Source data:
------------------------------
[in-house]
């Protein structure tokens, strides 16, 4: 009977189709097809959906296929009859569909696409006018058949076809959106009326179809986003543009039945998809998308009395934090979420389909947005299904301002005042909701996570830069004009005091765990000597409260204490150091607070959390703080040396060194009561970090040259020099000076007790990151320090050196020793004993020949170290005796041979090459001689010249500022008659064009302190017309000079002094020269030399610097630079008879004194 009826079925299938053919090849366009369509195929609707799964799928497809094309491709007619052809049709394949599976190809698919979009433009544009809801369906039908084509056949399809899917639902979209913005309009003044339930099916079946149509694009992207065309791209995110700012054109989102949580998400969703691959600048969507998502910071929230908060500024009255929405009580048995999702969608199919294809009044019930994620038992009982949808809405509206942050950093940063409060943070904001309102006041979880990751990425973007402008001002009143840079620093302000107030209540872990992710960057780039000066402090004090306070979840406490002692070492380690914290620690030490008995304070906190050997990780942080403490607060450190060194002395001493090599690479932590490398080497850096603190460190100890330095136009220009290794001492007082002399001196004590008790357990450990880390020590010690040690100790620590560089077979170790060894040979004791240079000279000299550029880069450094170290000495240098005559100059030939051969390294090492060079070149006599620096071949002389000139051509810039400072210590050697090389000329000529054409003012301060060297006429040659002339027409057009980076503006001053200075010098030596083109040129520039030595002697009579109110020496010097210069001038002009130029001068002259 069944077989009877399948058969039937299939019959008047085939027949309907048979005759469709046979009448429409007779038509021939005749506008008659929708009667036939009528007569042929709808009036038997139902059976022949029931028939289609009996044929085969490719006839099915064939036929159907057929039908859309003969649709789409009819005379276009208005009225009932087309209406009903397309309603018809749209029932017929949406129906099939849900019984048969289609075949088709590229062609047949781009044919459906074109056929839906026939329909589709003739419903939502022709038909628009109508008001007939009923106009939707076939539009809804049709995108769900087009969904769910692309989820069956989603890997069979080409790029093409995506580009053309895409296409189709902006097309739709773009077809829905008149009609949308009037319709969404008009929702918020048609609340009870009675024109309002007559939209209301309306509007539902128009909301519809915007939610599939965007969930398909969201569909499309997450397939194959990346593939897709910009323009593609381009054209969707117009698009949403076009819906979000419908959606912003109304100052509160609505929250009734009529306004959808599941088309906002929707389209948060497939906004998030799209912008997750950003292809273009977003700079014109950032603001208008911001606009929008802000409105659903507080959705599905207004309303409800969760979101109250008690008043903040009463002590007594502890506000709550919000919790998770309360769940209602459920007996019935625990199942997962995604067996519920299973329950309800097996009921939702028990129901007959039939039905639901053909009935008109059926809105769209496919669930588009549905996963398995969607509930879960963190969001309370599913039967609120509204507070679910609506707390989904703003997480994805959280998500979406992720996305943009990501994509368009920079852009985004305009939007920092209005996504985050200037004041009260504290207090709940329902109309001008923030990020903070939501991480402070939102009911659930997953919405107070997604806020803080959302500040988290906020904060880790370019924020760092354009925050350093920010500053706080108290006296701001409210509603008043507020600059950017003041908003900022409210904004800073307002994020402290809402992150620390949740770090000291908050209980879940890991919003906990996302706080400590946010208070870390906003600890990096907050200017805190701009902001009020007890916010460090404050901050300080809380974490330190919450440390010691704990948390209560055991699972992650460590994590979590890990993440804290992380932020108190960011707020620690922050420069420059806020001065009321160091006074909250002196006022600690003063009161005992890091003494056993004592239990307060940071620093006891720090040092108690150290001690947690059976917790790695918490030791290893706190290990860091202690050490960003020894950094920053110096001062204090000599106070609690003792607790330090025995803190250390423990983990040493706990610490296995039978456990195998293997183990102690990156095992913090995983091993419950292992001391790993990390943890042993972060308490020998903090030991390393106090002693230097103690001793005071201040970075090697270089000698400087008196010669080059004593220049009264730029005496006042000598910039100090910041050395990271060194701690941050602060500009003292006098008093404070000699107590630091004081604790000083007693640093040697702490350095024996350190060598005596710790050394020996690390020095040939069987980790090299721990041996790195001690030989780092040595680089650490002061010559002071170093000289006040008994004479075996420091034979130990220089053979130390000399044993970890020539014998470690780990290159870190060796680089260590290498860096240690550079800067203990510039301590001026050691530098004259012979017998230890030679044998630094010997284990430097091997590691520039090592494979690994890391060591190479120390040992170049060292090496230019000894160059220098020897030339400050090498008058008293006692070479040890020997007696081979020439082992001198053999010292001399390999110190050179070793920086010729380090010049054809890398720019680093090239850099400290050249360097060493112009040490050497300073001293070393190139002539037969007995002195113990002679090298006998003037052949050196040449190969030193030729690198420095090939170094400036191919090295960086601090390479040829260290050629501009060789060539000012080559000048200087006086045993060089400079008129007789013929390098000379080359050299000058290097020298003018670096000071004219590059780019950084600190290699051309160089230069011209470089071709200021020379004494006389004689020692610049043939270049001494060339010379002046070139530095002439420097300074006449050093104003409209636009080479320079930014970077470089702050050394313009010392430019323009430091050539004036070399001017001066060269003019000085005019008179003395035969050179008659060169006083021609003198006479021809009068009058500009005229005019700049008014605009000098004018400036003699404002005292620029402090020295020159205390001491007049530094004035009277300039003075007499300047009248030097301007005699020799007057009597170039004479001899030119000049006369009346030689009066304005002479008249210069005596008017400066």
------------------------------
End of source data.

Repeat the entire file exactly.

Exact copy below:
[in-house]
């Protein structure tokens, strides 16, 4: 009977189709097809959906296929009859569909696409006018058949076809959106009326179809986003543009039945998809998308009395934090979420389909947005299904301002005042909701996570830069004009005091765990000597409260204490150091607070959390703080040396060194009561970090040259020099000076007790990151320090050196020793004993020949170290005796041979090459001689010249500022008659064009302190017309000079002094020269030399610097630079008879004194 009826079925299938053919090849366009369509195929609707799964799928497809094309491709007619052809049709394949599976190809698919979009433009544009809801369906039908084509056949399809899917639902979209913005309009003044339930099916079946149509694009992207065309791209995110700012054109989102949580998400969703691959600048969507998502910071929230908060500024009255929405009580048995999702969608199919294809009044019930994620038992009982949808809405509206942050950093940063409060943070904001309102006041979880990751990425973007402008001002009143840079620093302000107030209540872990992710960057780039000066402090004090306070979840406490002692070492380690914290620690030490008995304070906190050997990780942080403490607060450190060194002395001493090599690479932590490398080497850096603190460190100890330095136009220009290794001492007082002399001196004590008790357990450990880390020590010690040690100790620590560089077979170790060894040979004791240079000279000299550029880069450094170290000495240098005559100059030939051969390294090492060079070149006599620096071949002389000139051509810039400072210590050697090389000329000529054409003012301060060297006429040659002339027409057009980076503006001053200075010098030596083109040129520039030595002697009579109110020496010097210069001038002009130029001068002259 069944077989009877399948058969039937299939019959008047085939027949309907048979005759469709046979009448429409007779038509021939005749506008008659929708009667036939009528007569042929709808009036038997139902059976022949029931028939289609009996044929085969490719006839099915064939036929159907057929039908859309003969649709789409009819005379276009208005009225009932087309209406009903397309309603018809749209029932017929949406129906099939849900019984048969289609075949088709590229062609047949781009044919459906074109056929839906026939329909589709003739419903939502022709038909628009109508008001007939009923106009939707076939539009809804049709995108769900087009969904769910692309989820069956989603890997069979080409790029093409995506580009053309895409296409189709902006097309739709773009077809829905008149009609949308009037319709969404008009929702918020048609609340009870009675024109309002007559939209209301309306509007539902128009909301519809915007939610599939965007969930398909969201569909499309997450397939194959990346593939897709910009323009593609381009054209969707117009698009949403076009819906979000419908959606912003109304100052509160609505929250009734009529306004959808599941088309906002929707389209948060497939906004998030799209912008997750950003292809273009977003700079014109950032603001208008911001606009929008802000409105659903507080959705599905207004309303409800969760979101109250008690008043903040009463002590007594502890506000709550919000919790998770309360769940209602459920007996019935625990199942997962995604067996519920299973329950309800097996009921939702028990129901007959039939039905639901053909009935008109059926809105769209496919669930588009549905996963398995969607509930879960963190969001309370599913039967609120509204507070679910609506707390989904703003997480994805959280998500979406992720996305943009990501994509368009920079852009985004305009939007920092209005996504985050200037004041009260504290207090709940329902109309001008923030990020903070939501991480402070939102009911659930997953919405107070997604806020803080959302500040988290906020904060880790370019924020760092354009925050350093920010500053706080108290006296701001409210509603008043507020600059950017003041908003900022409210904004800073307002994020402290809402992150620390949740770090000291908050209980879940890991919003906990996302706080400590946010208070870390906003600890990096907050200017805190701009902001009020007890916010460090404050901050300080809380974490330190919450440390010691704990948390209560055991699972992650460590994590979590890990993440804290992380932020108190960011707020620690922050420069420059806020001065009321160091006074909250002196006022600690003063009161005992890091003494056993004592239990307060940071620093006891720090040092108690150290001690947690059976917790790695918490030791290893706190290990860091202690050490960003020894950094920053110096001062204090000599106070609690003792607790330090025995803190250390423990983990040493706990610490296995039978456990195998293997183990102690990156095992913090995983091993419950292992001391790993990390943890042993972060308490020998903090030991390393106090002693230097103690001793005071201040970075090697270089000698400087008196010669080059004593220049009264730029005496006042000598910039100090910041050395990271060194701690941050602060500009003292006098008093404070000699107590630091004081604790000083007693640093040697702490350095024996350190060598005596710790050394020996690390020095040939069987980790090299721990041996790195001690030989780092040595680089650490002061010559002071170093000289006040008994004479075996420091034979130990220089053979130390000399044993970890020539014998470690780990290159870190060796680089260590290498860096240690550079800067203990510039301590001026050691530098004259012979017998230890030679044998630094010997284990430097091997590691520039090592494979690994890391060591190479120390040992170049060292090496230019000894160059220098020897030339400050090498008058008293006692070479040890020997007696081979020439082992001198053999010292001399390999110190050179070793920086010729380090010049054809890398720019680093090239850099400290050249360097060493112009040490050497300073001293070393190139002539037969007995002195113990002679090298006998003037052949050196040449190969030193030729690198420095090939170094400036191919090295960086601090390479040829260290050629501009060789060539000012080559000048200087006086045993060089400079008129007789013929390098000379080359050299000058290097020298003018670096000071004219590059780019950084600190290699051309160089230069011209470089071709200021020379004494006389004689020692610049043939270049001494060339010379002046070139530095002439420097300074006449050093104003409209636009080479320079930014970077470089702050050394313009010392430019323009430091050539004036070399001017001066060269003019000085005019008179003395035969050179008659060169006083021609003198006479021809009068009058500009005229005019700049008014605009000098004018400036003699404002005292620029402090020295020159205390001491007049530094004035009277300039003075007499300047009248030097301007005699020799007057009597170039004479001899030119000049006369009346030689009066304005002479008249210069005596008017400066």